Asexual pride flag
Asexuality is a term used to describe people who have few or no sexual feelings or urges. According to the Asexuality Archive, the flag was developed as part of a contest in 2010 by a member of the Asexuality Visibility and Education Network (AVEN). The black stripe represents asexuality, the gray stripe represents gray-asexuality or demisexuality, the white stripe represents allies, and the purple stripe represents the whole asexual community.
Transgender pride flag
With a white stripe in the center, the flag incorporates the two colors usually associated with newborn girls (pale pink) and newborn boys (pale blue). The white stripe signifies “people who are intersex, transgender, or perceive themselves having a neutral or indeterminate gender,” according to Andy Campbell’s book Queer X Design: 50 Years of Signs, Symbols, Banners, Logos, and Graphic Art of LGBTQ.”
Another variation on the flag is to include a symbol to represent transgender people (female (♀), male (♂) and Genderqueer (⚨) in a single circle) transposed on top of the five stripes.
Genderfluid pride flag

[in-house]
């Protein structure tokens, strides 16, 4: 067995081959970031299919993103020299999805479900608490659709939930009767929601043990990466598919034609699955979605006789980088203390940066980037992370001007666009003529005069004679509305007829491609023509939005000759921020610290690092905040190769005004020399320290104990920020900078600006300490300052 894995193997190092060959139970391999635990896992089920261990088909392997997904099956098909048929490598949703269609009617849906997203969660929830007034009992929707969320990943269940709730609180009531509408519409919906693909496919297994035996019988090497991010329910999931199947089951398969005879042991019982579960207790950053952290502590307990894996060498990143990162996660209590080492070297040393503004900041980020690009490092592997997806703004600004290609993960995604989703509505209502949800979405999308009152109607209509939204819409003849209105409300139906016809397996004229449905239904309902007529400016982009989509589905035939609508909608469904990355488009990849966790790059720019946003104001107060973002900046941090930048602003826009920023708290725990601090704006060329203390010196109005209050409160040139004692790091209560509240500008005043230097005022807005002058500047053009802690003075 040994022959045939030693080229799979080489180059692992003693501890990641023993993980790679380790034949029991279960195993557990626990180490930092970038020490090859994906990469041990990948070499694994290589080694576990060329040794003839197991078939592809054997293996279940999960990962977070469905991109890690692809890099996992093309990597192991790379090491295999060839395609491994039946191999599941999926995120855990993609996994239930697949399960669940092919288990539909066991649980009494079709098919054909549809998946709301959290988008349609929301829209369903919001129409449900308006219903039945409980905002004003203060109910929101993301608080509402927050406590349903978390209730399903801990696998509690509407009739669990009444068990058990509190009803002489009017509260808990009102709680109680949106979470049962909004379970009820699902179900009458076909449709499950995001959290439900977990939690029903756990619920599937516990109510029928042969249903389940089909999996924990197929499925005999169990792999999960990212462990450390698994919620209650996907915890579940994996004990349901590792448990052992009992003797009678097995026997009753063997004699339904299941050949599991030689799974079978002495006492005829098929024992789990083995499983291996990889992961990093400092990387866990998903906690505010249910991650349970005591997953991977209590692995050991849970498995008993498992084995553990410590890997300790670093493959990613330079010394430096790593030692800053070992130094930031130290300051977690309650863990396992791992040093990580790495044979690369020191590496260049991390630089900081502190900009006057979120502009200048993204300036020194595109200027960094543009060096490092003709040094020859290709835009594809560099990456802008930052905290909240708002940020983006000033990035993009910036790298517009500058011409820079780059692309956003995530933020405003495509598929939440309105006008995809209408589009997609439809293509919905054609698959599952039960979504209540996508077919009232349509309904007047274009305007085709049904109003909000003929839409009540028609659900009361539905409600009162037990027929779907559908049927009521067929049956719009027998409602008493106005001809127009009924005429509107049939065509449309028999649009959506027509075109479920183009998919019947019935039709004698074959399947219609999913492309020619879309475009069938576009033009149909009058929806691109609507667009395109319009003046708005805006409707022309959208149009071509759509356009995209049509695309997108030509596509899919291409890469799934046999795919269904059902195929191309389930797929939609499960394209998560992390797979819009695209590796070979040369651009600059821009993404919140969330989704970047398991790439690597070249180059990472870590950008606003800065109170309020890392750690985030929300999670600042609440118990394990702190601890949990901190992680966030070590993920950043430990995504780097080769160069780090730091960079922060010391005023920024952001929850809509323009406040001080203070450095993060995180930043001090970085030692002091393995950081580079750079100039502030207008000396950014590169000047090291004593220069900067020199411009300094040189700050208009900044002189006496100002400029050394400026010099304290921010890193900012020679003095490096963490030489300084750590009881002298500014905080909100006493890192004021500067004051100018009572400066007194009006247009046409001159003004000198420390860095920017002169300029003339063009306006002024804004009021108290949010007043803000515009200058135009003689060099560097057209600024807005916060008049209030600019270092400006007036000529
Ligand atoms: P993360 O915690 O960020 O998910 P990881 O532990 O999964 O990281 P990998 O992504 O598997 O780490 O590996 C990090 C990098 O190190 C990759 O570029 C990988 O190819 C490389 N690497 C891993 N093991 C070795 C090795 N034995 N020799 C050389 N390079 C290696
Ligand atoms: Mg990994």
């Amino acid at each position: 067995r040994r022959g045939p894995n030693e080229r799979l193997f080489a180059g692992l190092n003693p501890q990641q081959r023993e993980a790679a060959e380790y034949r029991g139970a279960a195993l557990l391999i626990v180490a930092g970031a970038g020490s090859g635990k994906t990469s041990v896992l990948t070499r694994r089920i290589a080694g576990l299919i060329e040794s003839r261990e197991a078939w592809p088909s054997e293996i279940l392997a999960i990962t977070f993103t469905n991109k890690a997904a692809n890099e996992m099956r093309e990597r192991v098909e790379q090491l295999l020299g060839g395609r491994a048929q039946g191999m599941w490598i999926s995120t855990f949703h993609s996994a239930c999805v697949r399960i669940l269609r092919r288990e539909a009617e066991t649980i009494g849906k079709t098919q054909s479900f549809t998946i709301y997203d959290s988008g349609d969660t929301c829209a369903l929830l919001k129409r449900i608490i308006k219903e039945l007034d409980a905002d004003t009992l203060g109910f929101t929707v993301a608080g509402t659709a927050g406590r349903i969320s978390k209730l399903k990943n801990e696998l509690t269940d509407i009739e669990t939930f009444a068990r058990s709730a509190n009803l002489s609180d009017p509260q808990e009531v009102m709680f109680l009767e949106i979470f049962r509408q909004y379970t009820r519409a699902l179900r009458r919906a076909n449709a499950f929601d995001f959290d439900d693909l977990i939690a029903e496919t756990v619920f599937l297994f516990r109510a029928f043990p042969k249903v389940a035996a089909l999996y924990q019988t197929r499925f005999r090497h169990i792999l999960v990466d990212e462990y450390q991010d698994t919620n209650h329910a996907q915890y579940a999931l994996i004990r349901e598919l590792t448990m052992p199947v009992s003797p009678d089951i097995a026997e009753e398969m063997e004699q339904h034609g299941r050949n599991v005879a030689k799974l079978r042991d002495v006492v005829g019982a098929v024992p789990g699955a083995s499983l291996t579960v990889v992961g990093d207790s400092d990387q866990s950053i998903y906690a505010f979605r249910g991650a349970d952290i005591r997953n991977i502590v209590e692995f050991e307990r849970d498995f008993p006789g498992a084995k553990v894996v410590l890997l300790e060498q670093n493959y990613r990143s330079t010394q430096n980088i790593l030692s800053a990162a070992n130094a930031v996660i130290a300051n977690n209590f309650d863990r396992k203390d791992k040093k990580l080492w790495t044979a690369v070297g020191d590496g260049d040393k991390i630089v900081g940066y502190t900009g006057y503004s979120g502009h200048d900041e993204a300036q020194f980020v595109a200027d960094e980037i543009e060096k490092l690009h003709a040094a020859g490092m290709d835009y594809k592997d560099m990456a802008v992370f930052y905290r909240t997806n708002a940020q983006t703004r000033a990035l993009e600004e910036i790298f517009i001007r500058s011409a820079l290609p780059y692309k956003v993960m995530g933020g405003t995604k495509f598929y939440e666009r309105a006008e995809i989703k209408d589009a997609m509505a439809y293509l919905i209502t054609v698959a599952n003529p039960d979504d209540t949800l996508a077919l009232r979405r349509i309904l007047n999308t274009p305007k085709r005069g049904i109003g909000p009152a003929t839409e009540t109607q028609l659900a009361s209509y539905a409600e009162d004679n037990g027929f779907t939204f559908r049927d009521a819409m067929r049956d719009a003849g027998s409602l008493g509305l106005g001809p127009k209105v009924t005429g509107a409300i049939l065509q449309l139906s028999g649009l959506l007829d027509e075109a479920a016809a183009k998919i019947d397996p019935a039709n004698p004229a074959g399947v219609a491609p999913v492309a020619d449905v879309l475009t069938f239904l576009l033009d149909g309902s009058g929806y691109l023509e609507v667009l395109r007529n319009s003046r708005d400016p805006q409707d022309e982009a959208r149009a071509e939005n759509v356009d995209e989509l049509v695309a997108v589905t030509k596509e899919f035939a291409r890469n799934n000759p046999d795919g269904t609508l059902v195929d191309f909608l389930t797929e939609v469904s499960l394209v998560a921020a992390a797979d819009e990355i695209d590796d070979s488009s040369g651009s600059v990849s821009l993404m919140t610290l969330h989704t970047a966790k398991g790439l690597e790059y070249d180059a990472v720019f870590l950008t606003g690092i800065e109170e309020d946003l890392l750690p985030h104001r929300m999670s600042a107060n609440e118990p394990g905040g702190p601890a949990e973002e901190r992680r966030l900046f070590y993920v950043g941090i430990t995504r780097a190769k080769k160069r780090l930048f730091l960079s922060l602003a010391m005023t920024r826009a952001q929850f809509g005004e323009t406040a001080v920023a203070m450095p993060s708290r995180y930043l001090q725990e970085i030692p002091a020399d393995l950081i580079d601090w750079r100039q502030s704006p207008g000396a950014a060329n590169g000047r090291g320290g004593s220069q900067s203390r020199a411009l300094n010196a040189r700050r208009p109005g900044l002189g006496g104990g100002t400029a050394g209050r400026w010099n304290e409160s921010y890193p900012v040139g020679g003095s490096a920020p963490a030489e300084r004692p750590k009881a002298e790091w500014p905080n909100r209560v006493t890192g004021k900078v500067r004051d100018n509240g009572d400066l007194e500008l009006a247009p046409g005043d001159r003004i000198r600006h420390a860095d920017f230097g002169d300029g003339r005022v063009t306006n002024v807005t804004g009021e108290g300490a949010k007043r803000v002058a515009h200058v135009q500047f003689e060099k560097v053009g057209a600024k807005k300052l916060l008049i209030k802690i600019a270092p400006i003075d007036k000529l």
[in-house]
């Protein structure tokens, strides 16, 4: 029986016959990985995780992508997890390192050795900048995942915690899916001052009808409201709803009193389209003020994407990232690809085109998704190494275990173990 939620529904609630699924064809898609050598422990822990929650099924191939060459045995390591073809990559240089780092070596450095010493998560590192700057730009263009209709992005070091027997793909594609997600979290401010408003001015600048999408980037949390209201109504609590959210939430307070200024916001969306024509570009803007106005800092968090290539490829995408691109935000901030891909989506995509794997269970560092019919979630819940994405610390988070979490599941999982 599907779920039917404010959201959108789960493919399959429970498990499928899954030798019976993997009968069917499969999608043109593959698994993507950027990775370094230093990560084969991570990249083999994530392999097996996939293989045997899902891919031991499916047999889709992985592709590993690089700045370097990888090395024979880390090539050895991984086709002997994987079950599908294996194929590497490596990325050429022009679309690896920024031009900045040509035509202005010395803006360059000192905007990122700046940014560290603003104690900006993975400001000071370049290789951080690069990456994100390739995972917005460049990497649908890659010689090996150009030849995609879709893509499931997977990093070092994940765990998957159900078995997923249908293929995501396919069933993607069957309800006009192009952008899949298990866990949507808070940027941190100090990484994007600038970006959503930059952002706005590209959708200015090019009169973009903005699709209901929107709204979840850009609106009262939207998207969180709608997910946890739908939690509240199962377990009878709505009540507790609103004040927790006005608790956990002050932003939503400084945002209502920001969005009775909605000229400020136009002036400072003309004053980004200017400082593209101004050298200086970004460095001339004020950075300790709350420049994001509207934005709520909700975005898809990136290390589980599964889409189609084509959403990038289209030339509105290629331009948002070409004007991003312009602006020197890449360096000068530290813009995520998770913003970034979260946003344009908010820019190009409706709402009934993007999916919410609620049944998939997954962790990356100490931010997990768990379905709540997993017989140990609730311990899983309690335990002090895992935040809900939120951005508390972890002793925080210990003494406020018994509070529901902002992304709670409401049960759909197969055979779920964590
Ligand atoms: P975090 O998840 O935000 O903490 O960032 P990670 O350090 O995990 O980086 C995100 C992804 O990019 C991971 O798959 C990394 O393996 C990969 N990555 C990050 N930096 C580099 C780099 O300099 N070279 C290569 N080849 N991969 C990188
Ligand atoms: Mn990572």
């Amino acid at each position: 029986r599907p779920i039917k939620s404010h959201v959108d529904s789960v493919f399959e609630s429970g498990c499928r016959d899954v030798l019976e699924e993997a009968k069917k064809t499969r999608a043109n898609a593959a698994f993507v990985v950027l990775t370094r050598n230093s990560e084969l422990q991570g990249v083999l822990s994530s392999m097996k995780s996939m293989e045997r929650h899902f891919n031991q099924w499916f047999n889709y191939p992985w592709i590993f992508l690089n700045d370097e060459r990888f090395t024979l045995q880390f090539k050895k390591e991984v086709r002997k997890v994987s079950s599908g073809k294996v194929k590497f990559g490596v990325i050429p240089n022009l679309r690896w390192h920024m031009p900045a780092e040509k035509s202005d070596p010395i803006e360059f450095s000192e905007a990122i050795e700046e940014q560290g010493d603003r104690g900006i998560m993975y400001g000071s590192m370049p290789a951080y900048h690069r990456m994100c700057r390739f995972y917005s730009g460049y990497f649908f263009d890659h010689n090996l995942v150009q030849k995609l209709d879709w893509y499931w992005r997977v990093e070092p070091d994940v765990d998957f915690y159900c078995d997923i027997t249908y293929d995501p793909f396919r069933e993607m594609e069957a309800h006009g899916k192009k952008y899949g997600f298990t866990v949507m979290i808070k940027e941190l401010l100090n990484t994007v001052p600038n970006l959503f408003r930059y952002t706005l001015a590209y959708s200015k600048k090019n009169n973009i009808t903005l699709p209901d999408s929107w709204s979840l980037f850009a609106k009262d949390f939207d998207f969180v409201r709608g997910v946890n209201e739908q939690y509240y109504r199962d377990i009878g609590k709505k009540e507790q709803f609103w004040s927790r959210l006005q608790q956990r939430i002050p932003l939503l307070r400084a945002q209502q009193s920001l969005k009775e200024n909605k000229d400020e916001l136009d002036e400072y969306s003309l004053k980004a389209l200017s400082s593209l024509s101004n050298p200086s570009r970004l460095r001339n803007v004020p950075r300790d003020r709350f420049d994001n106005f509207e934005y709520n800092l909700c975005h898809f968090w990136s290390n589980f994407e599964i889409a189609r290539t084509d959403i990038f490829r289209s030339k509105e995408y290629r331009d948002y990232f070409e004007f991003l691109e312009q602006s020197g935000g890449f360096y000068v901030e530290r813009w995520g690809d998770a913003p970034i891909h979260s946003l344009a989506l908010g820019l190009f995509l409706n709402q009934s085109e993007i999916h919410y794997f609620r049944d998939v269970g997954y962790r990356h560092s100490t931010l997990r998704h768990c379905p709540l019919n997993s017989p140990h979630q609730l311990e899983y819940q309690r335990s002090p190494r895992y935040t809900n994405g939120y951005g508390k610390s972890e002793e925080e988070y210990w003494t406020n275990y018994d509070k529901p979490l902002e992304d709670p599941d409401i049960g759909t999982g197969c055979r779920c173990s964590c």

In 2012, JJ Poole designed the gender-fluid pride flag in response to a dearth of symbolic representation for genderfluidity. The flag features five horizontal stripes that signify femininity (pink), masculinity (blue), both femininity and masculinity (purple), a lack of gender (black), and all genders (white). He basically experimented around with the hues to what he found aesthetically pleasing, Poole stated in a 2018 interview. In especially, the purple. “I adored the color.”
Agender pride flag
In 2014, Salem X designed the seven-stripe agender Pride flag, which they characterized as an era when Tumblr “saw a large inflow of identities, pronouns, and other methods of customizing one’s identity” in an interview. (Agender is a term used to describe someone who does not identify with a specific gender.) The absence of gender is represented by the black and white stripes, semi-genderlessness is represented by the gray, and nonbinary genders are represented by the middle green stripe.